Some time in 1942, a lone Curtiss P-40 Kittyhawk bearing the 260 Squadron “HS” squadron code and the aircraft letter “B” settled down over a wide and remote expanse of North African sand desert called Al Wadi al Jadid. Perhaps low on fuel, perhaps lost, or with mechanical problems, the RAF pilot chose to land in the vast North African Sahara. With his landing gear locked down, he flared low over the sand and settled onto it. The gear snapped off, the desert camouflaged P-40 collapsed onto its belly and slid for a hundred meters or more shedding its radiators and propeller hub.
After coming to a stop, the pilot exited the aircraft, closed the canopy and disappeared into the sands of history. The aircraft itself would remain undiscovered for seven decades, perhaps for much of it covered by the sands of time, or perhaps just so far out of the way that it was not seen or at least reported until March of 2012, when an oil exploration team came across the wreck in Egypt.
Was the pilot injured? Was his wing man circling overhead when he went down? Was he rescued? Or was he lost far into the desert with no witness to his demise. Did he languish near the downed aircraft awaiting rescue? Did the pilot survive the incident and the war? Has a mystery been solved or does the story have a record? There are many questions that will be answered in the weeks and months ahead when squadron diaries and records are scanned for the crash or missing aircraft report.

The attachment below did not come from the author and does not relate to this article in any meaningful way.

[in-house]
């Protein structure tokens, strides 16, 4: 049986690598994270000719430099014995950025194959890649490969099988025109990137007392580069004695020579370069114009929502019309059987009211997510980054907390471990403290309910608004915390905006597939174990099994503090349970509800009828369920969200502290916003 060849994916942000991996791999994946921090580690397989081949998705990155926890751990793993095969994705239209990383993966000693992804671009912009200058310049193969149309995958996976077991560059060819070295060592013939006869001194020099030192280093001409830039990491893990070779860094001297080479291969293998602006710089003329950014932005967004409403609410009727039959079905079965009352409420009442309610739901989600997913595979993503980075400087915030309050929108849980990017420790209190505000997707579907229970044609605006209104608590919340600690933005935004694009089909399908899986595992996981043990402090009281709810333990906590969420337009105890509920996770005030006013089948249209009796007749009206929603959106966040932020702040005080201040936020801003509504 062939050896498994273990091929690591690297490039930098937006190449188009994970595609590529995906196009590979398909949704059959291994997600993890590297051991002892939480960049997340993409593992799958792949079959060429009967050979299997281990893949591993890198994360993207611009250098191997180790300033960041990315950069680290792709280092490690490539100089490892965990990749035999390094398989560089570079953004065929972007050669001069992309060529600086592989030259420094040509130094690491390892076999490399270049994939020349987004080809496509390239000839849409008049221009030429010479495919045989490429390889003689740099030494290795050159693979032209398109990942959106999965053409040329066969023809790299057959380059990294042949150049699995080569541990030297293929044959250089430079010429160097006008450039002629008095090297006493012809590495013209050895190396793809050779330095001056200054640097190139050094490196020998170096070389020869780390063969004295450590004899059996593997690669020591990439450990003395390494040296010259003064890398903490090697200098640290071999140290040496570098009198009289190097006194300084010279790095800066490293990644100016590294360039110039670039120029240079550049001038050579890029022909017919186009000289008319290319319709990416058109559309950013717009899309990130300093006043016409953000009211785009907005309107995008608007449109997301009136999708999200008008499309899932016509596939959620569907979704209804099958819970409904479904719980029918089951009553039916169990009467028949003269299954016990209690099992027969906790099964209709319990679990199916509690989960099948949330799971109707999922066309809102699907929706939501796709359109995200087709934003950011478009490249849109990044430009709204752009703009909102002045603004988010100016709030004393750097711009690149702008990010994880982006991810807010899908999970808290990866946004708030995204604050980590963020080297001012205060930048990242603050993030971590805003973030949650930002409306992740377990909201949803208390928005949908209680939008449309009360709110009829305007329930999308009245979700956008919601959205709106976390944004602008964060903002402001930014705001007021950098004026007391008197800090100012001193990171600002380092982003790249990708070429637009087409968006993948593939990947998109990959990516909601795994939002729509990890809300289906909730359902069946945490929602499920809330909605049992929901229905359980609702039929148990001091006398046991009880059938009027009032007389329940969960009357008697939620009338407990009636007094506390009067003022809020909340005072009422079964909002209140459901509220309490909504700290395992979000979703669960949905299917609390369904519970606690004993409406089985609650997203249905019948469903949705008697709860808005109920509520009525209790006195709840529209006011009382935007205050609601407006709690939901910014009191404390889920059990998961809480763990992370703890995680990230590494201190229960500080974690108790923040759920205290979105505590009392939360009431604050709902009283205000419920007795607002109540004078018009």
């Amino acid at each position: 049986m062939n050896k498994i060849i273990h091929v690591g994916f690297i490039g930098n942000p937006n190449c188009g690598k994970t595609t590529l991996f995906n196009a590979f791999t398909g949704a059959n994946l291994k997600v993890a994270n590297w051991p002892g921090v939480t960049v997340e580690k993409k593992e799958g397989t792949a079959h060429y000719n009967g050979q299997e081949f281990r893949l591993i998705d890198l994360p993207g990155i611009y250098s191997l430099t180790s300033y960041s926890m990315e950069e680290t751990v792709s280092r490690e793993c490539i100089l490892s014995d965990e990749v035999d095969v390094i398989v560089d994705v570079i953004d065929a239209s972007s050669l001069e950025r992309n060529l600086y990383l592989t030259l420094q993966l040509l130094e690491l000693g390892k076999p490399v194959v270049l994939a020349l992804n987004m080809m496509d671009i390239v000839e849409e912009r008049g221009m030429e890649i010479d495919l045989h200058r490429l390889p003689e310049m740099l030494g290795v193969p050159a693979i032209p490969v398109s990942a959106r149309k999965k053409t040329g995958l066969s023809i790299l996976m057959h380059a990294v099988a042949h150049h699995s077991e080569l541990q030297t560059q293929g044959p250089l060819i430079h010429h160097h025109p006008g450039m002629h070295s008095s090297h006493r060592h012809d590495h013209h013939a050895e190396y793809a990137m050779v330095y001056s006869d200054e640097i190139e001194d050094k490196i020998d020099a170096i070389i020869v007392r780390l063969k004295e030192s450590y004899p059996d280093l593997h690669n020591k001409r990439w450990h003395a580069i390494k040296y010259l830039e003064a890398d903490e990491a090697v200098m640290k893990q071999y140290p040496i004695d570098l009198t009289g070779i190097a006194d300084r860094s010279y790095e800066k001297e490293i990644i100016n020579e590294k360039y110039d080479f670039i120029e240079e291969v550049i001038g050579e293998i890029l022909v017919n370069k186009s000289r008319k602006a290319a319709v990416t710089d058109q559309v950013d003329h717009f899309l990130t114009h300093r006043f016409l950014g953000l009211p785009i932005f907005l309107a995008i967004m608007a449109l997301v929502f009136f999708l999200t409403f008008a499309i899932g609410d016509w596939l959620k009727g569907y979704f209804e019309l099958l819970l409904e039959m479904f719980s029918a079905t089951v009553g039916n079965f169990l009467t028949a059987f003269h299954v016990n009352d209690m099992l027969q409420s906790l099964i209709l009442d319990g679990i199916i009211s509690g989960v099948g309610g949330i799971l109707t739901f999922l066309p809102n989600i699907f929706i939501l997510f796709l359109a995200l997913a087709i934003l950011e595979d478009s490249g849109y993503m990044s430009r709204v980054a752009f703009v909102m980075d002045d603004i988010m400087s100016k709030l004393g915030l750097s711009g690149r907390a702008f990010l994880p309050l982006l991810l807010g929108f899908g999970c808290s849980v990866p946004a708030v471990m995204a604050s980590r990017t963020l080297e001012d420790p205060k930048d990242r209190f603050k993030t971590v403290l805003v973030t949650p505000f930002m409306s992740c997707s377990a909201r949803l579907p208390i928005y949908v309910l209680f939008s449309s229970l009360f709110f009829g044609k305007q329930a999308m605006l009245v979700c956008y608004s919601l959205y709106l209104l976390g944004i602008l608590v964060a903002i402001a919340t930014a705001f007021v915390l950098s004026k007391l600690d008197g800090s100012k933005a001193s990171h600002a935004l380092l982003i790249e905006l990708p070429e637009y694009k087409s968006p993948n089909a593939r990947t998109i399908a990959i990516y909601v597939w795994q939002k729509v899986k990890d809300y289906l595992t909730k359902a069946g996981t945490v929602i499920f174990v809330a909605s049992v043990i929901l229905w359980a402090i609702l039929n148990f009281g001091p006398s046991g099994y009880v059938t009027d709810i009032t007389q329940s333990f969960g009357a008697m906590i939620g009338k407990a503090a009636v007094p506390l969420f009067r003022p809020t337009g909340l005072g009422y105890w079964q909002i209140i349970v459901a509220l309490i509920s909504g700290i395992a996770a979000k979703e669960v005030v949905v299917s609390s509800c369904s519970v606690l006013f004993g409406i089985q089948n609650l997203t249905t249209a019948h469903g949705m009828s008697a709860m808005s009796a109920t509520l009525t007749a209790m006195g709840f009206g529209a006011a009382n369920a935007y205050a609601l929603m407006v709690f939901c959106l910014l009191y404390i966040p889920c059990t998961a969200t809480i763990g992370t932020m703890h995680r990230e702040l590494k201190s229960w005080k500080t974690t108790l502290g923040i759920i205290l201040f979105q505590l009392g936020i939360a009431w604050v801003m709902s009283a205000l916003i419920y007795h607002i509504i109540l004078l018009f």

Now that every news agency is mentioning Flight Sergeant Dennis Copping’s name, we will now put it in this article. We have know since we first put this story out that is was most certainly Copping, a 24 year old son of a British dentist who went missing while ferrying this aircraft in 1942. Stocky Edwards mentions Copping in his book Kittyhawk Pilot. There are now rumours that the RAF and the Brits will try to find Copping’s remains. This will undoubtedly be a difficult task.
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